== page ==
That doesn’t surprise me. George Will used to sing Kemp’s praises, with the same enthusiasm and vigor that he wrote about Jack Ryan’s upstanding morality and religious virtues, a few months before it came out that Ryan was pressuring his wife into sex acts at underground clubs.

  64. gVOR08 says:

    @dxq: Years ago I saw a pundit identify Kemp as the leading intellectual light of the Republican Party. Funny, the pundits earlier writing had not led me to expect him to slam Republicans like that.

  65. dxq says:

    Kemp was a big promoter of Supply-Side Economics, which means I have zero intellectual respect for him.

  66. PJ says:

    @MBunge:

    The latest Reuters/Ipsos poll has Trump cutting Hillary’s lead in half, trailing her 44-40. And while Hillary is likely going to win, Trump probably won’t lose any worse than McCain did in 2008. As for damaging his brand, ye olde apology tour will take care of a good bit of that…presuming Trump doesn’t plan an “I told you so” rematch in 2020.

    Mike

    Since you are so in love with this poll by Reuters/Ipsos that you had to post about it in two different threads, have you seen the latest from Reuters/Ipsos?

    Reuters projects Clinton to win with 326 electoral votes

    Hillary Clinton is on pace for a big win over Donald Trump on Election Day, according to the Reuters/Ipsos States of the Nation study released Saturday.

    The study projects Clinton to win 326 electoral votes to Trump’s 212, and says she would have a 95 percent chance of winning if the election were held this week.

    A candidate needs 270 electoral votes to win the presidency.

    Reuters/Ipsos projected Clinton winning key battleground states including North Carolina, Pennsylvania, Florida and Nevada. It left Arizona and Ohio as too close to call.

    I bet you won’t be posting about this.

    Also, are you having a sad now? Maybe you should lie down? Take some time off until the next national poll that shows Clinton with only a 4 point lead?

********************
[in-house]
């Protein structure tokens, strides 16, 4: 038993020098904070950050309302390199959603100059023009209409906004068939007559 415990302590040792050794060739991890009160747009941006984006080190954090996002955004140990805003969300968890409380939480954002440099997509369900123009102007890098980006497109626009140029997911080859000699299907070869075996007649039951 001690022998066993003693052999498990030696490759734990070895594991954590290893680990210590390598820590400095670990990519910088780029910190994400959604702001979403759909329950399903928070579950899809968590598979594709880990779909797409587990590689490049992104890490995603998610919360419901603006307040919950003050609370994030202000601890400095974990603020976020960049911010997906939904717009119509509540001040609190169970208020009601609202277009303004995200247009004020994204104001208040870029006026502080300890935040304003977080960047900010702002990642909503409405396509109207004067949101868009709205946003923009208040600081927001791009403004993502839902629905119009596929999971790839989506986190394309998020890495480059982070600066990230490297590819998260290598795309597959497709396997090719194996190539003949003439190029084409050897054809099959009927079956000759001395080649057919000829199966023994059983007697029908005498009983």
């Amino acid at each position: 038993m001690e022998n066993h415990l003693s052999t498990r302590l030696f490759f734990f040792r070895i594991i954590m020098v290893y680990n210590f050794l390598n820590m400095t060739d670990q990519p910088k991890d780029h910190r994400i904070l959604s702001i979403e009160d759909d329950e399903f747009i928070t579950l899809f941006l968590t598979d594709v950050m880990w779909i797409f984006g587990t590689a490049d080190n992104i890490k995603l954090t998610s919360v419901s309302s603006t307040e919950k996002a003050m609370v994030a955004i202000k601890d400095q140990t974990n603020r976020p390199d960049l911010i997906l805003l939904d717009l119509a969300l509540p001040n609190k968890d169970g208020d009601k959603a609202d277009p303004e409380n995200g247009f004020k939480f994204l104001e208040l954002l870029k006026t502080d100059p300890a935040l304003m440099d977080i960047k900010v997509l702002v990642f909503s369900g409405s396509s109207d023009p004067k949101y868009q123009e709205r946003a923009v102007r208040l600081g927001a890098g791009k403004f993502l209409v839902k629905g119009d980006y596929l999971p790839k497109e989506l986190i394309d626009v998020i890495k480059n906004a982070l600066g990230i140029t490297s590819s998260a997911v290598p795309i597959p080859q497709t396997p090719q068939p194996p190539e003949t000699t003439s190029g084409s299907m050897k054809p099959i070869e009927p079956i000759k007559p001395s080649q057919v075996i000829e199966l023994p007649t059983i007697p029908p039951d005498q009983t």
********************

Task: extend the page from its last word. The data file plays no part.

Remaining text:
67. gVOR08 says:

    All of which demonstrates that anyone associated with Trump comes away diminished. Even himself and his family. Must really suck to be Mike Pence right now. But Pence’s current situation is certainly well deserved.

  68. R.Dave says:

    @HarvardLaw92: I’m supporting someone who wants to tax me more in order to try to help persons like yourself. You’re supporting someone who wants to tax himself (and me, and Reynolds) less so that we don’t have to help persons like yourself.

    So, you’re both men of principle, voting against your own self-interest in order to advance what you each consider to be the morally correct value system. Kudos to both of you! 😉

  69. Tim says:

    @mbunge:

    So, we’ll have a man of great drive, ambition and ego who has seen his life’s work ruined and is facing the end of his days with nothing but rage and bitterness in his heart and several probably much less than a billion dollars to play with.

    I felt it necessary to correct that for you since I am pretty sure we will find that his net worth is nowhere near what he claims it to be.

    Also. It couldn’t happen to a more deserving guy!

  70. michael reynolds says:

    @R.Dave:

    However, I do reserve my right, come April 15, to whine like a baby.

  71. PJ says:

    So, Ivanka, Donald Jr., and Eric are about to stage an intervention to make sure that The Donald isn’t squandering all of their inheritance by burning the Trump brand to the ground.

    If that doesn’t work, they plan to have him declared mentally incompetent.

  72. Just 'nutha ig'rant cracker says:

    @michael reynolds: I was wondering about that question. It seemed to me that Trump got into the hotel business relatively late in the game to become a “first choice,” but I wouldn’t know about it at all. I’m one of the guys Tom Bodett used to talk about in the Motel 6 ads, so, because my eyes are closed about 80% of the time I’m in the room, I like to spend as little as possible. Stayed in a Sofitel once (no other reasonable choice)–nice room, worth the money, but still more than I prefer to spend. In Korea, I sometimes sleep in a yeogwan–traditional Korean inn with a mat on the floor to sleep on. Very inexpensive, and because I only sleep and shower there, I don’t miss the mint on the pillow, honor bar, view, room service, or whatever else people spend more for.

  73. Just 'nutha ig'rant cracker says:

    @MBunge:

    And I think it’s pretty funny that anyone thinks Trump, who spent most of his adult life having good relationships with people throughout our political/media elite,

    I believe this is called “assuming a fact not in evidence,” but IANAL and I don’t portray one on TV.

  74. Tim says:

    @PJ:

    If that doesn’t work, they plan to have him declared mentally incompetent.

    Should be easy since most of us think you’d have to be absolutely crazy to run for President in this country!

  75. Just 'nutha ig'rant cracker says: